What’s Old is New Again: The DOL’s “New” Proposed Rule on Independent Contractors Returns to a Pre-Trump Test for Worker Classification

17 October 2022 Labor & Employment Law Perspectives Blog
Author(s): Anne B. Sekel

On October 11, the Department of Labor (DOL) announced a proposed rule that would replace the Trump administration’s worker classification test, and may make it more difficult to classify workers as independent contractors.

As we previously reported, in January 2021, the Trump administration issued a final rule regarding the classification of independent contractors under the Fair Labor Standards Act (FLSA).  The rule, entitled “Independent Contractor Status Under the Fair Labor Standards Act,” endorsed an “economic realities” test to determine the nature of a worker’s relationship with a business and set forth five factors to be considered to determine whether a worker is an independent contractor or an employee:

  1. The nature and degree of control the worker has over the work they are performing;
  2. The worker’s opportunity for profit or loss in connection with the work;
  3. The amount of skill required to perform the work;
  4. The degree of permanence of the working relationship between the worker and the employer; and
  5. Whether the work is part of an integrated unit of production.

The Trump administration’s rule further identified two of the five factors—the nature and degree of control over the work and the worker’s opportunity for profit or loss—as the “core factors” that carry the most weight in an analysis.  The rule provided that, the effect of the other three “non-core” factors was “highly unlikely” to outweigh the combined probative value of the two core factors.  Finally, the rule narrowed the facts to be considered under the non-core factors.  All totaled, insofar as the rule’s criteria made classification as an independent contractor easier to achieve, it was considered an employer-friendly rule.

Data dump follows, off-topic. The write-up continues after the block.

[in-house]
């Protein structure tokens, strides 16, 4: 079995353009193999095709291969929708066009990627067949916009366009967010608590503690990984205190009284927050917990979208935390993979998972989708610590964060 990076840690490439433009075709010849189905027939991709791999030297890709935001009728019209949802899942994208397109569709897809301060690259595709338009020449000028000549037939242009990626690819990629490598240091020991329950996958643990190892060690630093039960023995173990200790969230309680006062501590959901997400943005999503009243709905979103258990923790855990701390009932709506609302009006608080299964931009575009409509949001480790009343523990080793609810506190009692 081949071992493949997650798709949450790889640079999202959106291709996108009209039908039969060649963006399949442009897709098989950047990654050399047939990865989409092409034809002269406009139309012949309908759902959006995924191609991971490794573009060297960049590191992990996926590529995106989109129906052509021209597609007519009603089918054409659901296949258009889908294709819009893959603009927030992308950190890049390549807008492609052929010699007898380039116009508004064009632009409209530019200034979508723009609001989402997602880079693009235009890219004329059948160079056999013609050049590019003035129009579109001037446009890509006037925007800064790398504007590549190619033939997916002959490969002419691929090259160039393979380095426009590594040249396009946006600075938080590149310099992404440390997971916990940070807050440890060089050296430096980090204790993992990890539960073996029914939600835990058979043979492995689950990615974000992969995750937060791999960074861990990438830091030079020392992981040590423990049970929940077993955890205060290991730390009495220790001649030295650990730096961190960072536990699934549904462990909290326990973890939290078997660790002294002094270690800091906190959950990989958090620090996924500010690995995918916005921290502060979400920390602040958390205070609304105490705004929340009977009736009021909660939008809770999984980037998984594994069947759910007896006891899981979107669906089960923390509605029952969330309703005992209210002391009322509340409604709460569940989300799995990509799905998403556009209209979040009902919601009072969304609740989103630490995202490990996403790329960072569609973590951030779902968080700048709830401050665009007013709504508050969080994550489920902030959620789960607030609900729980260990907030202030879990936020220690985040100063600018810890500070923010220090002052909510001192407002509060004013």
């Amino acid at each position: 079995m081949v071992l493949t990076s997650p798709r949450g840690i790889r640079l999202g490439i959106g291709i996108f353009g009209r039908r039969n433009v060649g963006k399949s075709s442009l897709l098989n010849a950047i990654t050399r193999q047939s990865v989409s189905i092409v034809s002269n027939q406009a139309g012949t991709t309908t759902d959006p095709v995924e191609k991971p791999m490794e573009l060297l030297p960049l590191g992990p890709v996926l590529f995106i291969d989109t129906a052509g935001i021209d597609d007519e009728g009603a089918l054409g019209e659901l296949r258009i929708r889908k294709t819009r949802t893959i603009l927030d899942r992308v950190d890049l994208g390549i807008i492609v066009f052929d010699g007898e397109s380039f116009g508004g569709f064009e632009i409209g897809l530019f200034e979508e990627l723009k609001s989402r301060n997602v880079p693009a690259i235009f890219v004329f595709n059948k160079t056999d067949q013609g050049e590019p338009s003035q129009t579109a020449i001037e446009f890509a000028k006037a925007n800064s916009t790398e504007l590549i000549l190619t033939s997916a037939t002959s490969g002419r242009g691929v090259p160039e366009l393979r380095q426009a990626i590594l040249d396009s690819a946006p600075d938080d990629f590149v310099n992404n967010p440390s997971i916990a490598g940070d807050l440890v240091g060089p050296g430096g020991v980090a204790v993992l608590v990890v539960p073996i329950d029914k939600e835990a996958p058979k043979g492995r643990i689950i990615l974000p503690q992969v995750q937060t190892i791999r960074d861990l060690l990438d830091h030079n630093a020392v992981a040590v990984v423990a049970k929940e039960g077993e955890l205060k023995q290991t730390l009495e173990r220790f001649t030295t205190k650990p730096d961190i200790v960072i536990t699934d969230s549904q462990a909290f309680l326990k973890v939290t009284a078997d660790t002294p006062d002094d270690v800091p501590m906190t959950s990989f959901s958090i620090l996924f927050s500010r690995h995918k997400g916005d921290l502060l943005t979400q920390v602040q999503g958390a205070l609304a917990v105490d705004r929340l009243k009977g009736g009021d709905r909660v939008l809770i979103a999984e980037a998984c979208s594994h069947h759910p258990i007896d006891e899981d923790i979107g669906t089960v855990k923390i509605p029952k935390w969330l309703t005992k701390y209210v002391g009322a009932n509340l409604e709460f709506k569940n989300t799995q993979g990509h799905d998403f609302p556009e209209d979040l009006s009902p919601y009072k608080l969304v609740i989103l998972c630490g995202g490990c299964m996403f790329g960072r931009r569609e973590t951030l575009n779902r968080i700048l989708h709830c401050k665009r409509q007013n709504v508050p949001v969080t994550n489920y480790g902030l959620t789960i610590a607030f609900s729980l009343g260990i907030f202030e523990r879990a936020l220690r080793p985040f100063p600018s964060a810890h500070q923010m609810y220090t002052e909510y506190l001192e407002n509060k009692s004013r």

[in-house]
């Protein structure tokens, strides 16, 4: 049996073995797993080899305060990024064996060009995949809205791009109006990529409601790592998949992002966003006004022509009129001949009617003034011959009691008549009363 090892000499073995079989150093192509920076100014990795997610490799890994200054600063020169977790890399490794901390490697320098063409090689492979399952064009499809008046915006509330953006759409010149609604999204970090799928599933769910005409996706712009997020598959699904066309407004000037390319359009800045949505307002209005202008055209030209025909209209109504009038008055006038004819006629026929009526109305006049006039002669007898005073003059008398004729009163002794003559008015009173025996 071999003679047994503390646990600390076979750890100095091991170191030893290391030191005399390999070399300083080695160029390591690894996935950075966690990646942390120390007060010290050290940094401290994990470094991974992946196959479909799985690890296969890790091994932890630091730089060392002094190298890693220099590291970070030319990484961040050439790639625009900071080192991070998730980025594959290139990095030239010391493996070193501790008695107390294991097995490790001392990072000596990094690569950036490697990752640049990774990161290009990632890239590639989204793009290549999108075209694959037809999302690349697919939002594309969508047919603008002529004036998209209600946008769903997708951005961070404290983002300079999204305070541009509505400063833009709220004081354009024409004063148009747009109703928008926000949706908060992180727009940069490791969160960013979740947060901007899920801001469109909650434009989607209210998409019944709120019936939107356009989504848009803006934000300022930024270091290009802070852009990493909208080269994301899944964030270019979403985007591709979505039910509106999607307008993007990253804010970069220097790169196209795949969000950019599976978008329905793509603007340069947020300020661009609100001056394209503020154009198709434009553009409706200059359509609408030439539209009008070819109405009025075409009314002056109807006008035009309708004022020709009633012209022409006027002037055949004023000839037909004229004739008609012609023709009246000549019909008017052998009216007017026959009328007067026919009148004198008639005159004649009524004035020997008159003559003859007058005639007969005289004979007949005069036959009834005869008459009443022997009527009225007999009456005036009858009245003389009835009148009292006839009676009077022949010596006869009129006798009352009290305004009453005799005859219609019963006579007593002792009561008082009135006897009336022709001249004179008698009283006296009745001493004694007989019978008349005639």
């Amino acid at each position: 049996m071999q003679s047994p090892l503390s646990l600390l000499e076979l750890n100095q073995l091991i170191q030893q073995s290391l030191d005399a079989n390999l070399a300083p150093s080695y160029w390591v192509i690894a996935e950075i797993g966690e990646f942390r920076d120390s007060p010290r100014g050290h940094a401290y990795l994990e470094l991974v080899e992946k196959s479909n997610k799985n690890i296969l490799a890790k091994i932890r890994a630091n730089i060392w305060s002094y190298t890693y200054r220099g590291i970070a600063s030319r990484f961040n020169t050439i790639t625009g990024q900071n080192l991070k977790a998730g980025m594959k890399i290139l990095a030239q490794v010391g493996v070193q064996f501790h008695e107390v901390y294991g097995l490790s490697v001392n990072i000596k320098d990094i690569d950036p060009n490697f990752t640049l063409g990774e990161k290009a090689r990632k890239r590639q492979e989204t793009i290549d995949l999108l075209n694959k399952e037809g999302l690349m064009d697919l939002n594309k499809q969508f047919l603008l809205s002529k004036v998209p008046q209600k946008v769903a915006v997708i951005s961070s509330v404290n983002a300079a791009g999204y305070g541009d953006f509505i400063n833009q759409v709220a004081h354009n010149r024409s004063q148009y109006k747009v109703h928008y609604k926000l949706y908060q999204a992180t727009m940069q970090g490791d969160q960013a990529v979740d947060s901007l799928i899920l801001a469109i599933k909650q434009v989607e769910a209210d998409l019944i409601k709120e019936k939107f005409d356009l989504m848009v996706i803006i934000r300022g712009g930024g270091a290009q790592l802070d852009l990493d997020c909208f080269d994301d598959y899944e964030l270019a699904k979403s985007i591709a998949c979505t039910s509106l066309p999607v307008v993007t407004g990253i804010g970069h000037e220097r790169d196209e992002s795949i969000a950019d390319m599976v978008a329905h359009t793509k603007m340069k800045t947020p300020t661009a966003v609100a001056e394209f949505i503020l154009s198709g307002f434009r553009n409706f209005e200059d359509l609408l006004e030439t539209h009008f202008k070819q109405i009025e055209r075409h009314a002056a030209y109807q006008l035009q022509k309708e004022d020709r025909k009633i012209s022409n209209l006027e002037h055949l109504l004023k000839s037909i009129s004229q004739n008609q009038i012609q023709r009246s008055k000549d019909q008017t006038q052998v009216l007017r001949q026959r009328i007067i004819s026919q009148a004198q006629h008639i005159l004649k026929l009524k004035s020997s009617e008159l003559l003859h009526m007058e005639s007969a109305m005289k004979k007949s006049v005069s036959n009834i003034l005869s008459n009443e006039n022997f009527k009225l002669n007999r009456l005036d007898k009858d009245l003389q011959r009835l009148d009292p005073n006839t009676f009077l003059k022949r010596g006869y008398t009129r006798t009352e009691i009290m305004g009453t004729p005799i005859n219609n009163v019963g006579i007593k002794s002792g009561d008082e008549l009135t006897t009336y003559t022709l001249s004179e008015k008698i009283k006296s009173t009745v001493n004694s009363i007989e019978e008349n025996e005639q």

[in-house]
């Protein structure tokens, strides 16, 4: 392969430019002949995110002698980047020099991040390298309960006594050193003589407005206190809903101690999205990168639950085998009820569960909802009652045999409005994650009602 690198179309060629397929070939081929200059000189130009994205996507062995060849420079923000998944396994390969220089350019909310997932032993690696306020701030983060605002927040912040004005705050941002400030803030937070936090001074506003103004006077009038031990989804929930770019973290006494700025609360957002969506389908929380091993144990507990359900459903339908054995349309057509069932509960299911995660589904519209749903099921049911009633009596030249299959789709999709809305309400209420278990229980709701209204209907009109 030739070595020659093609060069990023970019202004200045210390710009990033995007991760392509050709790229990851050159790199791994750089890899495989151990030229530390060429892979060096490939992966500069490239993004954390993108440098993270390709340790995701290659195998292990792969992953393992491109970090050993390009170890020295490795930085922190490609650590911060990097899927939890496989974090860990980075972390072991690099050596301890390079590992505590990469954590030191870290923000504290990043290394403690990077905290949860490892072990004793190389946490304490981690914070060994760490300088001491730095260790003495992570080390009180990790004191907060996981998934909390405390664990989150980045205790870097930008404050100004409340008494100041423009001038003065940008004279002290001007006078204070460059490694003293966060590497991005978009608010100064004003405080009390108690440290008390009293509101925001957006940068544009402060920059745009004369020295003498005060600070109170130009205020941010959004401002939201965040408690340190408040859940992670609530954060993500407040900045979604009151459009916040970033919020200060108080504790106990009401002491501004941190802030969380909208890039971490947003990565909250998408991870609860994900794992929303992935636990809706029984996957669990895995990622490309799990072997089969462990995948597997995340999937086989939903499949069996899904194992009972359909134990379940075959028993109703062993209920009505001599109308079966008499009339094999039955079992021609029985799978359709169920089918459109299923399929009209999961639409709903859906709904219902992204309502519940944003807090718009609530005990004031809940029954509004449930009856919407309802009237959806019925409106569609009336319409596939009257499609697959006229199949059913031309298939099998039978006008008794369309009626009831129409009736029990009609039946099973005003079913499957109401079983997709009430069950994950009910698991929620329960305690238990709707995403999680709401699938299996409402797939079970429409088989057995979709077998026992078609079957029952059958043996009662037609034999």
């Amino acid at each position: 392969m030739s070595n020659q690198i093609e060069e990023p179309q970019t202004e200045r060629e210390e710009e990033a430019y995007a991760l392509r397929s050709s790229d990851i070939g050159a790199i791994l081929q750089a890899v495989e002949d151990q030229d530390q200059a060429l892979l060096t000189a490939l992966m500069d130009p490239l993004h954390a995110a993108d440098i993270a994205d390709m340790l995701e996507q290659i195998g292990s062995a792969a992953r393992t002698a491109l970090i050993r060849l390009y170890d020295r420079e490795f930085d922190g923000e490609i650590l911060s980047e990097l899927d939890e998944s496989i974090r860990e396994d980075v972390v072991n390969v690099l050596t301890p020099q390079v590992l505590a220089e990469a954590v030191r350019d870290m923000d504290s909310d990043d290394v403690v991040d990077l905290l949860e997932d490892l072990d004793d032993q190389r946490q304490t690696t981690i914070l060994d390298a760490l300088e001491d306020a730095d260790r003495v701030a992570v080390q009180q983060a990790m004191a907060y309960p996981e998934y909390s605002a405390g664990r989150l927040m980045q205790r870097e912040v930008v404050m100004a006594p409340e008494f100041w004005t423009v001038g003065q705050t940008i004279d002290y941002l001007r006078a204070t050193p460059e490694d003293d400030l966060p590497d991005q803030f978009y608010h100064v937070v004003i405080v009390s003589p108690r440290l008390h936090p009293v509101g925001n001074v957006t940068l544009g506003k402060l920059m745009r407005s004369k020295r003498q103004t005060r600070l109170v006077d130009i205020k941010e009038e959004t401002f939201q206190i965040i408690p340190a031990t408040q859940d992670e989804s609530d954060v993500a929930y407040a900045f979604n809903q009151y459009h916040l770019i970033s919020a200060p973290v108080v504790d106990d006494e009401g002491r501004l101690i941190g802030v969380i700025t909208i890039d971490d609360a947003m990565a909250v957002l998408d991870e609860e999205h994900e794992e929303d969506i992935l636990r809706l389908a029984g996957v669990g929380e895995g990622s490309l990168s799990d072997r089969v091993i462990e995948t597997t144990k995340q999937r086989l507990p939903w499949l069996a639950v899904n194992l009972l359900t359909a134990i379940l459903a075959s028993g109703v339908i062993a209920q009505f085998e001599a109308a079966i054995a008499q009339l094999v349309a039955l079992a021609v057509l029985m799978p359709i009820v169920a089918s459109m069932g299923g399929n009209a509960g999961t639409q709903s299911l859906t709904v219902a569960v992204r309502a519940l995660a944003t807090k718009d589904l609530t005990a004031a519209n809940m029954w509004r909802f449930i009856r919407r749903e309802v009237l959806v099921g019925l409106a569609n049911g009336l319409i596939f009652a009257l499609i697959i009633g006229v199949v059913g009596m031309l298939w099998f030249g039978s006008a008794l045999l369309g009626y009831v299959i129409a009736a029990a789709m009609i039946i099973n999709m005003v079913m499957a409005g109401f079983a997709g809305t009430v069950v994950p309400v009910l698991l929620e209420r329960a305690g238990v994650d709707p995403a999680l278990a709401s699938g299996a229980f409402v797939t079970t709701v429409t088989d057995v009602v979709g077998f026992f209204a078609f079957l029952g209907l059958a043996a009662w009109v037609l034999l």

By contrast, the new proposed rule (announced on October 11 and issued on October 13) eliminates the use of “core factors” and instead proposes a return to what the DOL describes as 40-years of precedence supporting a totality-of-the circumstances analysis under the economic reality test. 

In connection with this “new” analysis, none of the considered factors has any predetermined weight.  Rather, each factor should be considered in light of the economic reality of the whole relationship.  The DOL further proposes the addition of a sixth “standalone” factor regarding whether the worker’s investment is capital or entrepreneurial in nature, and considering the worker’s investment relative to the employer’s investment.  

In terms of what this means for employers, the DOL asserts that the proposed rule is fully aligned with well-settled federal case law in existence before the Trump administration’s rule, and should not trigger an avalanche of misclassification enforcement actions.  (Further, the Notice of Proposed Rulemaking identifies several more extreme alternatives that the DOL considered and rejected, including the adoption of a more stringent “ABC test” pursuant to which all workers are presumed to be employees unless the business demonstrates each of three specific conditions.) 

The DOL also has noted that there are some limited areas of agreement between the Trump administration’s rule and the new proposed rule.  For example, the DOL has left undisturbed the criteria that an employee is someone who, as a matter of economic reality, is economically dependent on an employer for work—not for income.  That said, even a subtle shift in the analysis can certainly have a meaningful impact on the nature and frequency of the DOL’s enforcement activities and perhaps lead to more determinations that a worker is not an independent contractor. 

The proposed rule still has a way to go before becoming final, so this issue will continue to evolve for some months to come.  Comments on the proposed rule are due no later than 45 days from October 13 (i.e. November 28, 2022) and any final rule will not go into effect until mid-2023 at the earliest.  Therefore, employers should keep current on the status of this rule and are reach out to counsel to discuss any classification issues that may arise in the near term.

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